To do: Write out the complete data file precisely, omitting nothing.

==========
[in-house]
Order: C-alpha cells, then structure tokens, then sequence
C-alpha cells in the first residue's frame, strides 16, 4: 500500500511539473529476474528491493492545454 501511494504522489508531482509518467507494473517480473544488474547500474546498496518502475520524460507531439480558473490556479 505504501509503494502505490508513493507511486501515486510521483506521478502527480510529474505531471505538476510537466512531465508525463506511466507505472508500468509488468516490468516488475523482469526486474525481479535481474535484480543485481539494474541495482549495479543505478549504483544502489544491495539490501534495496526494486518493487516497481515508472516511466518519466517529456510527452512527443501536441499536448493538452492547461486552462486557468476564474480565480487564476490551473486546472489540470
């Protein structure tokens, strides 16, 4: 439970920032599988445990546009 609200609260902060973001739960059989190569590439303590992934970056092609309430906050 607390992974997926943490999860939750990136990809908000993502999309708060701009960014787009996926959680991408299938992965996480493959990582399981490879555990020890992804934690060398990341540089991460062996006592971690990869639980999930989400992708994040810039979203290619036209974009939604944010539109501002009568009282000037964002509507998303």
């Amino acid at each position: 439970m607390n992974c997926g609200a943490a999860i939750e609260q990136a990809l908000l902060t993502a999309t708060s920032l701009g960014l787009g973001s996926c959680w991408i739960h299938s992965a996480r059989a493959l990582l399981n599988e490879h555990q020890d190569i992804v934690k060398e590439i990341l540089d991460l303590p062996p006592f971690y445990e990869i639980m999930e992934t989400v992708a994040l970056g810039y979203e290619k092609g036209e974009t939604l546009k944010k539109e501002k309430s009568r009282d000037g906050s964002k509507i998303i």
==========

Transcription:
[in-house]
Order: C-alpha cells, then structure tokens, then sequence
C-alpha cells in the first residue's frame, strides 16, 4: 500500500511539473529476474528491493492545454 501511494504522489508531482509518467507494473517480473544488474547500474546498496518502475520524460507531439480558473490556479 505504501509503494502505490508513493507511486501515486510521483506521478502527480510529474505531471505538476510537466512531465508525463506511466507505472508500468509488468516490468516488475523482469526486474525481479535481474535484480543485481539494474541495482549495479543505478549504483544502489544491495539490501534495496526494486518493487516497481515508472516511466518519466517529456510527452512527443501536441499536448493538452492547461486552462486557468476564474480565480487564476490551473486546472489540470
């Protein structure tokens, strides 16, 4: 439970920032599988445990546009 609200609260902060973001739960059989190569590439303590992934970056092609309430906050 607390992974997926943490999860939750990136990809908000993502999309708060701009960014787009996926959680991408299938992965996480493959990582399981490879555990020890992804934690060398990341540089991460062996006592971690990869639980999930989400992708994040810039979203290619036209974009939604944010539109501002009568009282000037964002509507998303």
């Amino acid at each position: 439970m607390n992974c997926g609200a943490a999860i939750e609260q990136a990809l908000l902060t993502a999309t708060s920032l701009g960014l787009g973001s996926c959680w991408i739960h299938s992965a996480r059989a493959l990582l399981n599988e490879h555990q020890d190569i992804v934690k060398e590439i990341l540089d991460l303590p062996p006592f971690y445990e990869i639980m999930e992934t989400v992708a994040l970056g810039y979203e290619k092609g036209e974009t939604l546009k944010k539109e501002k309430s009568r009282d000037g906050s964002k509507i998303i």